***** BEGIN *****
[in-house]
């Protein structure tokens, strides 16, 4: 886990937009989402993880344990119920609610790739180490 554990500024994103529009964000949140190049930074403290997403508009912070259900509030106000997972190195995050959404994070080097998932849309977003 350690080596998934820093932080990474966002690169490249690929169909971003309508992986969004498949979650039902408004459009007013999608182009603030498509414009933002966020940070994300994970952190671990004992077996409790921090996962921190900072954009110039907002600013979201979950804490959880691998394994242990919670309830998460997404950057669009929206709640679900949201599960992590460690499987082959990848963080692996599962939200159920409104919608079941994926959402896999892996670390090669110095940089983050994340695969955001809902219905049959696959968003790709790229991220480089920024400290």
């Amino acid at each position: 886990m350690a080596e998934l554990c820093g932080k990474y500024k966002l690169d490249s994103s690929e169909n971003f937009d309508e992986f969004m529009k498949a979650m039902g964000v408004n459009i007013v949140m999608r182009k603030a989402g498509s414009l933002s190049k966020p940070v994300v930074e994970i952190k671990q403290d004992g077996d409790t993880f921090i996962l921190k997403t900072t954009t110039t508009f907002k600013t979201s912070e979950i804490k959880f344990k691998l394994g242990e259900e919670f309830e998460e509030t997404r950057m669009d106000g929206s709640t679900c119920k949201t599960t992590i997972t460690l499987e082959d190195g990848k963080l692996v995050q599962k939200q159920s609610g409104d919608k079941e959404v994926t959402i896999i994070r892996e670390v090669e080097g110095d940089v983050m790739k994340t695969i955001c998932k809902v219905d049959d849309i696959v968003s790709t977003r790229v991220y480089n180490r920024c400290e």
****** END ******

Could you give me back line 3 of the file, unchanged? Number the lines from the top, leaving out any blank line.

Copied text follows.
């Amino acid at each position: 886990m350690a080596e998934l554990c820093g932080k990474y500024k966002l690169d490249s994103s690929e169909n971003f937009d309508e992986f969004m529009k498949a979650m039902g964000v408004n459009i007013v949140m999608r182009k603030a989402g498509s414009l933002s190049k966020p940070v994300v930074e994970i952190k671990q403290d004992g077996d409790t993880f921090i996962l921190k997403t900072t954009t110039t508009f907002k600013t979201s912070e979950i804490k959880f344990k691998l394994g242990e259900e919670f309830e998460e509030t997404r950057m669009d106000g929206s709640t679900c119920k949201t599960t992590i997972t460690l499987e082959d190195g990848k963080l692996v995050q599962k939200q159920s609610g409104d919608k079941e959404v994926t959402i896999i994070r892996e670390v090669e080097g110095d940089v983050m790739k994340t695969i955001c998932k809902v219905d049959d849309i696959v968003s790709t977003r790229v991220y480089n180490r920024c400290e």